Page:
I spent quite a long time trying the Huskystar 215, and the Janome 415.  I came away from that with the impression that they were the same machine -- they both felt the same to me.  Being a brand-new sewer, the difference in the controls didn't really matter to me; either one is foreign and new!  The only real difference is the Janome doesn't have presser foot pressure adjustment (and also I learned I can NOT say that phrase) and the Huskystar doesn't have the needle threader.  (Not a big deal for me; my eyes are fine.)  Oh, and the Huskystar has the recommended stitch width printed on the front of the machine, but I'll figured I'd eventually not need that built-in cheat sheet, although it would be handy at first.

      I didn't spend any time on the higher-level Huskystars, and I only tried the 1-step button hole on the Janome 423s, as it is pretty much identical to the 415, except with more stitches.

      So I went home & phoned my mom, and a friend who sews, and came up with an evil plan.  :)  The H215's price was $350, the J415 price was $300, and the J423s was $370 (although my mom had seen it in her town for $300, so I got the Janome store owner to bring it down to $340 -- he couldn't match $300 as he said that was a "crazy price" for a new machine including a cover).  [All prices Canadian]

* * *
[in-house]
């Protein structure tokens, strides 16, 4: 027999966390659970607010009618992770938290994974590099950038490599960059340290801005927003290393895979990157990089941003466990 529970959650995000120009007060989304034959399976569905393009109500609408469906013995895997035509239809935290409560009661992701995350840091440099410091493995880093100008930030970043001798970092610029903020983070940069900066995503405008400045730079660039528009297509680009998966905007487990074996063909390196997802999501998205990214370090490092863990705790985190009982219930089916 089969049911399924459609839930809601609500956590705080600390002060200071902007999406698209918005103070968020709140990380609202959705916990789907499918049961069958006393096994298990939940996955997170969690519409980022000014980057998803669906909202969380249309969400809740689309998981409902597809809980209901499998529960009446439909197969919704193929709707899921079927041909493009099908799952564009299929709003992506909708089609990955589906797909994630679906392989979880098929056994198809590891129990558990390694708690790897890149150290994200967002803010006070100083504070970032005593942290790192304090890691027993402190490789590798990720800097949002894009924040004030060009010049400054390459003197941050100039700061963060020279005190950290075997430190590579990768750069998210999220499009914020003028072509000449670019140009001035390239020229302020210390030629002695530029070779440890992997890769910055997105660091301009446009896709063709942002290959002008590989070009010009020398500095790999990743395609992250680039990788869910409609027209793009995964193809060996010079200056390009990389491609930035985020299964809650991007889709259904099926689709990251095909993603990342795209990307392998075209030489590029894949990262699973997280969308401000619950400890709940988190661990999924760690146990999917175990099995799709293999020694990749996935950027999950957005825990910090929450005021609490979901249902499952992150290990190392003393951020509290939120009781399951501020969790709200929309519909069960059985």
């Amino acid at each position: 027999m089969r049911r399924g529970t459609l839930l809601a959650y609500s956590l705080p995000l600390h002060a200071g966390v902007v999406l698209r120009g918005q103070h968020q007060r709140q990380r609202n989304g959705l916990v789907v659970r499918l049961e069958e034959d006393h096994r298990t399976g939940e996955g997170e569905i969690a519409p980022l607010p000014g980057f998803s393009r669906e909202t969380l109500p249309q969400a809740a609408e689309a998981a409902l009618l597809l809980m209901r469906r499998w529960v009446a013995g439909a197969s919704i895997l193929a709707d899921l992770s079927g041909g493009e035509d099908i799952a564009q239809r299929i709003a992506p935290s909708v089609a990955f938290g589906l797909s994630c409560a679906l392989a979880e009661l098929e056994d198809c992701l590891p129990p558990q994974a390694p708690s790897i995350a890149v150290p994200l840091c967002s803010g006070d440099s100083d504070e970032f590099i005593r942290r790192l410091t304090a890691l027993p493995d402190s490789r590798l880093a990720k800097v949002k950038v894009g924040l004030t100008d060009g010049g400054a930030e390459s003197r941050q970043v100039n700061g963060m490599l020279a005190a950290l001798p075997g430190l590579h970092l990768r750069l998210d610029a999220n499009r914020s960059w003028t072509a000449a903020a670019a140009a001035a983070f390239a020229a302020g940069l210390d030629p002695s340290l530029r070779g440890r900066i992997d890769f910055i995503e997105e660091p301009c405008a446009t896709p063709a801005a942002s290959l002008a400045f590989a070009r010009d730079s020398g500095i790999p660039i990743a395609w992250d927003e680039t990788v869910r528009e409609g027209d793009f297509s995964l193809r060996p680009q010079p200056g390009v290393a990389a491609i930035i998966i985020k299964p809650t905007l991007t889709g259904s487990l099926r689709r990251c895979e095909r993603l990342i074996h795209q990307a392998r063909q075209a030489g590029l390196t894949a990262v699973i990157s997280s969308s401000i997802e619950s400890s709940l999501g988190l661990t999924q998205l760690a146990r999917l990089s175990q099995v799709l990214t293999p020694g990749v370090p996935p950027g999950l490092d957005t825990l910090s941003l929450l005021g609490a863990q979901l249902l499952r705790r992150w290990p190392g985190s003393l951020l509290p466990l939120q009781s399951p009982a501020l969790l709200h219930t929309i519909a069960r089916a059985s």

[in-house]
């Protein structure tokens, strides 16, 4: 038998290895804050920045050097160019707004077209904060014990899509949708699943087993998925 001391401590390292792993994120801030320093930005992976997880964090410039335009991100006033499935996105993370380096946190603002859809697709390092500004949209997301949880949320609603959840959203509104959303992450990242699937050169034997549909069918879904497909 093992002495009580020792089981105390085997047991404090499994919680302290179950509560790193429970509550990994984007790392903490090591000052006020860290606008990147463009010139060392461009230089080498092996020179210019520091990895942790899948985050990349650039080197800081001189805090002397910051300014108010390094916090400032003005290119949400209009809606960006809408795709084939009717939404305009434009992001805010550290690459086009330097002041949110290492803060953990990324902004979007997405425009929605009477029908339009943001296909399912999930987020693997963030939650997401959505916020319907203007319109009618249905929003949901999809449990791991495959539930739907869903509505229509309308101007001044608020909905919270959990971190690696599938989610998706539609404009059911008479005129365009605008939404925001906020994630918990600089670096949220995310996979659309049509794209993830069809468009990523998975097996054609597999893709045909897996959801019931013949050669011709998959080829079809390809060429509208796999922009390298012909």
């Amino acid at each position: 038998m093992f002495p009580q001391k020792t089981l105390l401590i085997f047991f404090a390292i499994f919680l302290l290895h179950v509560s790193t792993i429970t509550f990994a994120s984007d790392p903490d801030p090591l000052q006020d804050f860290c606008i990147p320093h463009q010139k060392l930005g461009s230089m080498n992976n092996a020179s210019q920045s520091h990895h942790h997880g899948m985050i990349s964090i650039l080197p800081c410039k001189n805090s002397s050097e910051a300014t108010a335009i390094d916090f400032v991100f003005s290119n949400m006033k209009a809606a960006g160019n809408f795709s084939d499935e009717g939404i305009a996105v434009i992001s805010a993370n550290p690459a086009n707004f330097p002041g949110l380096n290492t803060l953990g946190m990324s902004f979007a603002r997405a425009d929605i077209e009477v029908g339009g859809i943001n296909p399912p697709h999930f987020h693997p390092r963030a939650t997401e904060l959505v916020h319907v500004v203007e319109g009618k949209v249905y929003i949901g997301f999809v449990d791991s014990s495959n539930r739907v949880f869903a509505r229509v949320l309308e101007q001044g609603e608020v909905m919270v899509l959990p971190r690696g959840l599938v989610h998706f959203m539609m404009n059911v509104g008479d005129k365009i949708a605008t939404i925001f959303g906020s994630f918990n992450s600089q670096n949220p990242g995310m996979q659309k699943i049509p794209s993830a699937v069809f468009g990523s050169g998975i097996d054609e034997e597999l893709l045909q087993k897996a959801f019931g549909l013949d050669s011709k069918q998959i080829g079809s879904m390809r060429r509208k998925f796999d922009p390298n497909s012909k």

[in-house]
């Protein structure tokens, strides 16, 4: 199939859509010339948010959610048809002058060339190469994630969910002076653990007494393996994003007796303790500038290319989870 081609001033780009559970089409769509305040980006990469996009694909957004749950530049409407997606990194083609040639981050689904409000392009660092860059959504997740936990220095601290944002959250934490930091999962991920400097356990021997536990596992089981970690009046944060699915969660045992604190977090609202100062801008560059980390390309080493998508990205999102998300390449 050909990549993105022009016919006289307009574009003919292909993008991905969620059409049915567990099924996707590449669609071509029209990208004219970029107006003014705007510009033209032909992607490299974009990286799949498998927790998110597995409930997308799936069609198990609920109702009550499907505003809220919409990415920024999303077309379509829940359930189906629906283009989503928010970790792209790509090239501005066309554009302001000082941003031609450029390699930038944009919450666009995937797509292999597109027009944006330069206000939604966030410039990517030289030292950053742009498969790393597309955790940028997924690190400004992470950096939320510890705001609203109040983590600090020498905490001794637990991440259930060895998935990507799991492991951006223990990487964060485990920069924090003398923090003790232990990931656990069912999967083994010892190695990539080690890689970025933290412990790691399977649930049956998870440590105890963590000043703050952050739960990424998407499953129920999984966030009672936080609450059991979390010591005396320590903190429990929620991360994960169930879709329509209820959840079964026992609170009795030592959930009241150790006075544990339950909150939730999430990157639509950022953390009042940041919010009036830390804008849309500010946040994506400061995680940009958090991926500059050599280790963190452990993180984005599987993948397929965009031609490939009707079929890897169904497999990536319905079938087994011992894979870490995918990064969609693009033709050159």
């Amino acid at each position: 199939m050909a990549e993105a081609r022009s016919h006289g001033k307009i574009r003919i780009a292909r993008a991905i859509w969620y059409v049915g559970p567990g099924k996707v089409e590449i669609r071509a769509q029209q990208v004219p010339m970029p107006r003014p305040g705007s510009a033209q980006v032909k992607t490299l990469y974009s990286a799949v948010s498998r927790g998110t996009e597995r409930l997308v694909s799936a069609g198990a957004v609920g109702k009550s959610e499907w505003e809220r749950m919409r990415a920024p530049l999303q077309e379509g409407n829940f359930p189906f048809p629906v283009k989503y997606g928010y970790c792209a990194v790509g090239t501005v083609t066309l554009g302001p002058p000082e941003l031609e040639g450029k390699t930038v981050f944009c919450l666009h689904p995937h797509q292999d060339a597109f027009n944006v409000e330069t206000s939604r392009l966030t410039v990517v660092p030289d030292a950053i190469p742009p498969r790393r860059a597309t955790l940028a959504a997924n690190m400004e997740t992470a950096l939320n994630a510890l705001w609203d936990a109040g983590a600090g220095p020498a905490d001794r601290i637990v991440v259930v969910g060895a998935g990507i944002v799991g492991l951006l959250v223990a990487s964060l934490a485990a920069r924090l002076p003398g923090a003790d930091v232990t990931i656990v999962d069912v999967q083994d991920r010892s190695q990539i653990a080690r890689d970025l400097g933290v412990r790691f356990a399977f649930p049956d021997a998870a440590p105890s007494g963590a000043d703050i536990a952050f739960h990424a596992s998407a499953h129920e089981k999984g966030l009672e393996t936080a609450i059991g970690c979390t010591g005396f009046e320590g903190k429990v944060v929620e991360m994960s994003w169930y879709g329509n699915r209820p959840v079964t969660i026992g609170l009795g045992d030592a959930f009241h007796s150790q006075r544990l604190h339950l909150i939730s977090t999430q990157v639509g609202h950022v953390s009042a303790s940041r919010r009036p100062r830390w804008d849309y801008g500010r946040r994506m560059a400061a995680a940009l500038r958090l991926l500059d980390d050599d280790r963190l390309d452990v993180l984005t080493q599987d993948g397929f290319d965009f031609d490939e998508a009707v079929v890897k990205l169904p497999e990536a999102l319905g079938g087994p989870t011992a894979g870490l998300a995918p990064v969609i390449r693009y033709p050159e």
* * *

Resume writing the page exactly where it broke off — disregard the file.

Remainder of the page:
So if I was going to buy the J415, I'd spend the extra $40 and get the J423s.  So instead, I went to Huskystar and told them I'd rather give them my business, and would they deal at all?  They said no, because the price was already a great deal and there was no room to come down.

      It was worth a shot.  I bought the Janome 423s at my very own special price, and signed up for my hour-long "free" (included) lesson for next Saturday. 

      So now I have a shiny new sewing machine sitting in my livingroom, and nothing to sew on or with.  (Need pins!  Scissors!  Fabric!  Patterns!)  And it's my birthday in a two weeks, so now I can ask for things like scissors and a sewing basket and all those goodies that go along with sewing.

      Okay this is getting too long so I'll stop now :) 


      1. Kiley | | #4

        It sounds like you are pleased with your purchase and that's what counts. I hope you love your new machine. Happy Birthday too.

      2. SewTruTerry | | #5

        Congrats on the purchase of the new machine and your birthday.  It goes without saying that there are a lot of things that you will find out by trial and error but without a doubt you are going to have lots of fun trying out things for yourself.  Do not let anyone ever tell you that you can't do anything and try try try everything.  In other words after you get the basics for sewing always test everything you want to try and keep a log or a book for jotting notes down on how you did things even if you don't like what you did at first. You never know when it will come in handy.  Congrats again and keep on sewing.